People in large parts of China have been experiencing two months of extreme heat. Hundreds of places have reported temperatures of more than 40°C (104°F), and many records have been broken.
On 18 August, the temperature in Chongqing in Sichuan province reached 45°C (113°F), the highest ever recorded in China outside the desert-dominated region of Xinjiang. On 20 August, the temperature in the city didn’t fall below 34.9°C (94.8°F), the highest minimum temperature ever recorded in China in August. The maximum temperature was 43.7°C (110.7°F).
It is the longest and hottest heatwave in China since national records began in 1961.
“This combines the most extreme intensity with the most extreme length with an incredibly huge area all at the same time,” he says. “There is nothing in world climatic history which is even minimally comparable to what is happening in China.”
Together with the extreme heat, low rainfall in parts of China has led to rivers falling to low levels, with 66 drying up completely. In parts of the Yangtze, water levels are the lowest since records began in 1865.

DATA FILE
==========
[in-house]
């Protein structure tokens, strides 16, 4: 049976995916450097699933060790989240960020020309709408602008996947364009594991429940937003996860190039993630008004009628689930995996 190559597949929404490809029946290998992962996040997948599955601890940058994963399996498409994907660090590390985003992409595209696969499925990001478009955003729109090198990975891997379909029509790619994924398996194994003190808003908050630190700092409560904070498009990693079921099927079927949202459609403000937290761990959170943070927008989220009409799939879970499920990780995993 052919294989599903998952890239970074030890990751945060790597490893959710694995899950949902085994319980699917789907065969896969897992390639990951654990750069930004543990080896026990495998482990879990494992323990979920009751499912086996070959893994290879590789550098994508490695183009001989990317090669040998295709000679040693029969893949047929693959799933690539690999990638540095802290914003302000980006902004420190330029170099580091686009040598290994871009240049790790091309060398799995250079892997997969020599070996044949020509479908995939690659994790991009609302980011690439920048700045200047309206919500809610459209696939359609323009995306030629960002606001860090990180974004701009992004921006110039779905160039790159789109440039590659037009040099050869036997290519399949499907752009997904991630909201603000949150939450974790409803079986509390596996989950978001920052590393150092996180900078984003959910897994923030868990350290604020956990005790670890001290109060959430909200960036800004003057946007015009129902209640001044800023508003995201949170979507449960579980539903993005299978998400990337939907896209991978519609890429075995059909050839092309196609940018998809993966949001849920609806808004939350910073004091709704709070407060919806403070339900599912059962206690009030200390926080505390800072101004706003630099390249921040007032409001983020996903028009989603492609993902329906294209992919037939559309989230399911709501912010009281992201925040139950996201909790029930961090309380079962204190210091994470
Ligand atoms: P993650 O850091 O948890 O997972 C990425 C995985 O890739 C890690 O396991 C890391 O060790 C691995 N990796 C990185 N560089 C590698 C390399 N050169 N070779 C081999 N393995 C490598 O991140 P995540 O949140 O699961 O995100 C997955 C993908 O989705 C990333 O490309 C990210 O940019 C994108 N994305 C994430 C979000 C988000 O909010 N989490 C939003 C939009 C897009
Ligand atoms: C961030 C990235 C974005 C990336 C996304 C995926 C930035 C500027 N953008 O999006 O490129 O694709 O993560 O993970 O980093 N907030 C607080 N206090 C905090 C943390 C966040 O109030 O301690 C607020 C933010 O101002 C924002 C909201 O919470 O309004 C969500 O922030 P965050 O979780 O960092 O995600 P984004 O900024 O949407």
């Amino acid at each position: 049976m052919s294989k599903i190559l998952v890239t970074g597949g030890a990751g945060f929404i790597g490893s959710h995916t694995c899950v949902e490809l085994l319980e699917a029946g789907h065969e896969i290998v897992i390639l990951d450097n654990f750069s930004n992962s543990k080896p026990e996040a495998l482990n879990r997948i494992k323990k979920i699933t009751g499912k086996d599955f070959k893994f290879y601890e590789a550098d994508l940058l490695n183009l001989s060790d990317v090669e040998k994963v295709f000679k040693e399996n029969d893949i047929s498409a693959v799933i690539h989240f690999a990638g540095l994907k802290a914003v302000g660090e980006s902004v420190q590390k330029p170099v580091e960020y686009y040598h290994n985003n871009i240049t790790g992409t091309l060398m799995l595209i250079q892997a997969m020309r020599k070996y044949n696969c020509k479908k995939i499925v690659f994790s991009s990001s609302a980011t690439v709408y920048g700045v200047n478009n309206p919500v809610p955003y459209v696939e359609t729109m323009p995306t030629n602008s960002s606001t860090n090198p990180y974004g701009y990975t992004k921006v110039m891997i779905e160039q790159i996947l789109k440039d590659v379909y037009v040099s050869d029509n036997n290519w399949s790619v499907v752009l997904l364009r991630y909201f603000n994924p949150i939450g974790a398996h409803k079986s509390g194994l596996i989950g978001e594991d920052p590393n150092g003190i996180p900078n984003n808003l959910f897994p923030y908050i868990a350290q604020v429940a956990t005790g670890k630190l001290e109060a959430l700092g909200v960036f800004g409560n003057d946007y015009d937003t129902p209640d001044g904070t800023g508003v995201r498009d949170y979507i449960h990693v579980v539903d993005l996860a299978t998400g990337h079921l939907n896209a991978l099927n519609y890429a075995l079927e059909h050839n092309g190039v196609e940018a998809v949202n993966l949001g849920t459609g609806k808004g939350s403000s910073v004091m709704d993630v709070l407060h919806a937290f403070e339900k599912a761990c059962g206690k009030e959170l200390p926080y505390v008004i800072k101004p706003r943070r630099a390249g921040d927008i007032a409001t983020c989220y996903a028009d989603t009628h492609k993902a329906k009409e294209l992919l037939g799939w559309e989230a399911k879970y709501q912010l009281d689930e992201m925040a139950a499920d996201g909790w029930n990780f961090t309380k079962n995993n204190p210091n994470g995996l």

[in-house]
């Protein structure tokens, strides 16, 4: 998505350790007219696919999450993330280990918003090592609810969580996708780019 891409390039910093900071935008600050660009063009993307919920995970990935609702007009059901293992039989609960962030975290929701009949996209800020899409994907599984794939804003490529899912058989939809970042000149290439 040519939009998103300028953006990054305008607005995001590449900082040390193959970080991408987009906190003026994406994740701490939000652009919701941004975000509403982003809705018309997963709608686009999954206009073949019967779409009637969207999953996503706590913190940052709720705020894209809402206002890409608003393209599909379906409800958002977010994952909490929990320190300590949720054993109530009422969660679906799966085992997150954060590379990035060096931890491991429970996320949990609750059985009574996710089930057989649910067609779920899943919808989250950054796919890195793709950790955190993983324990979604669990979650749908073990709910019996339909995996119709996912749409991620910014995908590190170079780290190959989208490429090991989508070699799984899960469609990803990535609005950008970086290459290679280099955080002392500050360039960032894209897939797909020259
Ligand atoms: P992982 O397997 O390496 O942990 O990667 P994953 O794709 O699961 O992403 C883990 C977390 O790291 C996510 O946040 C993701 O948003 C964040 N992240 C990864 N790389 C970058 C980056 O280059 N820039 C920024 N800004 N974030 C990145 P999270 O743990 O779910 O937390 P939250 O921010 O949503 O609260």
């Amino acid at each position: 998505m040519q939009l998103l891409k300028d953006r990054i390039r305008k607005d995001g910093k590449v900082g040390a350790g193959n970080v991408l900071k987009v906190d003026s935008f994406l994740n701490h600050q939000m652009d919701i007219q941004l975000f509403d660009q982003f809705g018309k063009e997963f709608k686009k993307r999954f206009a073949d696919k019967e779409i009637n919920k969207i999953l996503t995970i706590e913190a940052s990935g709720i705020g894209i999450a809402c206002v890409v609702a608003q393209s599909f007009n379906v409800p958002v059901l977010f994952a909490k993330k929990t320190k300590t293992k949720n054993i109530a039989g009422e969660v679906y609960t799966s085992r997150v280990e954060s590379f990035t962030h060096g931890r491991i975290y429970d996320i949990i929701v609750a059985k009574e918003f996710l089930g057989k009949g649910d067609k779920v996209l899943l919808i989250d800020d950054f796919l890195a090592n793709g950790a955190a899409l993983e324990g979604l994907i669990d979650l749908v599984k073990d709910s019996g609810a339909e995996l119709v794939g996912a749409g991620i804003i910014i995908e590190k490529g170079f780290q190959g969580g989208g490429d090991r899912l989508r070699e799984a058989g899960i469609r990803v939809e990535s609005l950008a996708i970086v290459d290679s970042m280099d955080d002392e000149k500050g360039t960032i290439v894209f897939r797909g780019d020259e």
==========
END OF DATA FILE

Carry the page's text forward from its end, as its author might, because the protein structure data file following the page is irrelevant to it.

Hydroelectricity generation has fallen because of the low water levels. Sichuan has been especially affected because it normally gets 80% of its electricity from hydropower. Thousands of factories in the province have had to cease operations because of electricity shortages amid high demand for air conditioning. Offices and shopping malls were also told to reduce lighting and air conditioning to save power.
In Sichuan alone, 47,000 hectares of crops are reported to have been lost and another 433,000 hectares damaged.
China is far from the only place affected by drought. Europe is having what may be its worst drought in 500 years. There is also a drought in the Horn of Africa, and across much of the US and Mexico.